- The Washington Times - Saturday, March 8, 2003

On the eve of its annual awards ceremony for movie and television performers, the Screen Actors Guild issued a statement warning of a new blacklist aimed at actors who profess anti-war opinions.
In terms so vague yet alarmist that Joe McCarthy himself could hardly have improved on them, the guild insinuated: "Some have recently suggested that well-known individuals who express 'unacceptable' views should be punished by losing their right to work." Ever vigilant, the guild rose up to "deplore the idea that those in the public eye should suffer professionally for having the courage to give voice to their views."
It is not clear who would punish the celebrated actors. In Hollywood these days, it typically is the famous actors themselves who alone possess the clout to get a movie greenlighted. Neither is it clear how much courage is required to voice anti-war views in Los Angeles. Just last month, the Los Angeles City Council passed a resolution opposing U.S. military action against Saddam Hussein. If any are at risk in this anti-war redoubt, it might be America's uniformed personnel.
Not that uniformed personnel are likely to encounter the sort of landmarks that gave Hollywood justifiable pride in its patriotic outlook 60 years ago, during World War II.
No Hollywood Canteen. No bond rallies. Just try getting an impromptu hug from Cameron Diaz or a jitterbug with Angelina Jolie. And no 24-hour movie theaters catering to a triple-shift work force that made just about every film profitable for the war's duration.
Although annual production did decline between 1942 and 1945 from 533 releases to 377 the studios were economizing resourcefully on all sorts of raw material, from film stock to nails. Moreover, so much of the country was a captive audience that not as many replacement titles were necessary a far cry from the current business model, in which any movie that lasts four weeks at a multiplex can be considered a marathon hit.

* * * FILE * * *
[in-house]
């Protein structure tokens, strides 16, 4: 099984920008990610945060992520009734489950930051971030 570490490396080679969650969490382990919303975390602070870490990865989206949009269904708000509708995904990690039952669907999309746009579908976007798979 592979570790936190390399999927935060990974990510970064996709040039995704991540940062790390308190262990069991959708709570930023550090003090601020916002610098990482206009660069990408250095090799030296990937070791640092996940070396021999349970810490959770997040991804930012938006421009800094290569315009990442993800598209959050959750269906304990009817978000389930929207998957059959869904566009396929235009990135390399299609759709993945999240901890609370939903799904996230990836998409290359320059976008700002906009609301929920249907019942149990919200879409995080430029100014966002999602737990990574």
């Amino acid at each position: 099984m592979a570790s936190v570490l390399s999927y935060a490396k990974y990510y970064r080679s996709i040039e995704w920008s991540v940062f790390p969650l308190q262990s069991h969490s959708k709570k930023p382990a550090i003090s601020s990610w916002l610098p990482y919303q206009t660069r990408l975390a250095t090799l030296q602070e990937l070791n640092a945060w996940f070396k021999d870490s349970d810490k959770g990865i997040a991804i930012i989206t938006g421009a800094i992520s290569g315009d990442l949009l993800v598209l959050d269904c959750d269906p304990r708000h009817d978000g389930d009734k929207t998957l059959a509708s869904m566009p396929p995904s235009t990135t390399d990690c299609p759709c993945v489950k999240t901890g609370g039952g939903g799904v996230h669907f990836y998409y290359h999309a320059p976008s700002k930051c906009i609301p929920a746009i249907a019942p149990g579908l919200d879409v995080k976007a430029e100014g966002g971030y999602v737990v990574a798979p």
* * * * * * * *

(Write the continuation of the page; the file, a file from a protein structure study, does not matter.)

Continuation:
The advent of television had been postponed by the war, prolonging the public's reliance on radio and the movies for both entertainment and updates from the battle zones. The Hollywood cupboard was so full in World War II that many completed films were kept on the shelf and released after the war had been won.
The armed forces frequently saw new pictures before the domestic marketplace. A vast network of 16 mm distribution and exhibition reached to far corners of the world to place movies at the disposal of service personnel. There was speculation at the time that it might transform the movie industry after the war. It didn't.
Television got that privilege, but a non-theatrical circuit of 16 mm films flourished for decades, specializing in educational, industrial and public-service productions. The studios had contributed to that development by shooting hundreds of instructional shorts for the armed forces during the war.
The most popular director of the 1930s, Frank Capra, finished a movie version of "Arsenic and Old Lace" in 1942 to provide some financial security for his family, then left Hollywood to supervise what became a famous series of historical indoctrination films for the Army, unified by the theme "Why We Fight."
Mr. Capra's screenwriting partner, Robert Riskin, had a similar mission at the Office of War Information and supervised two dozen instructional and propaganda shorts for the agency, which distributed most of them in Allied or liberated countries. Directors John Ford in the Navy, John Huston and George Stevens in the Army and William Wyler in the Air Force completed notable combat chronicles, ranging from Mr. Ford's coverage of Midway to Mr. Stevens' coverage of the liberation of Dachau.
James Stewart was in his early 30s when he joined up, soon after winning the Academy Award for best actor in "The Philadelphia Story." A private pilot for years, he advanced impressively in the Air Force hierarchy, commanding a B-24 squadron in England and then serving as a key administrator with Gen. Edward Timberlake, the commander of the 8th Air Force.
About one-sixth of the Hollywood work force entered the military during World War II. About 1,500 members of the Screen Actors Guild were in uniform, including about 50 leading men. Indeed, the guild specifically asked to be excluded from the directive when the government declared the movie business an essential industry. The membership, exposed to the public eye more than other segments of the film industry, did not want to be perceived as a special pleader for draft deferments.
Circumstances and prevailing attitudes have changed enormously since Hollywood was a willing collaborator in war mobilization and exhortation. The Vietnam War replaced deference to the military with distrust and sometimes loathing. The draft was discontinued a generation ago. Now the anti-war mind-set seems as difficult to alter as the exuberant patriotism that distinguished the industry's war effort and, let's be honest, often diminished the quality of its movies, especially comedies for a brief time in World War I and then a longer one in World War II.

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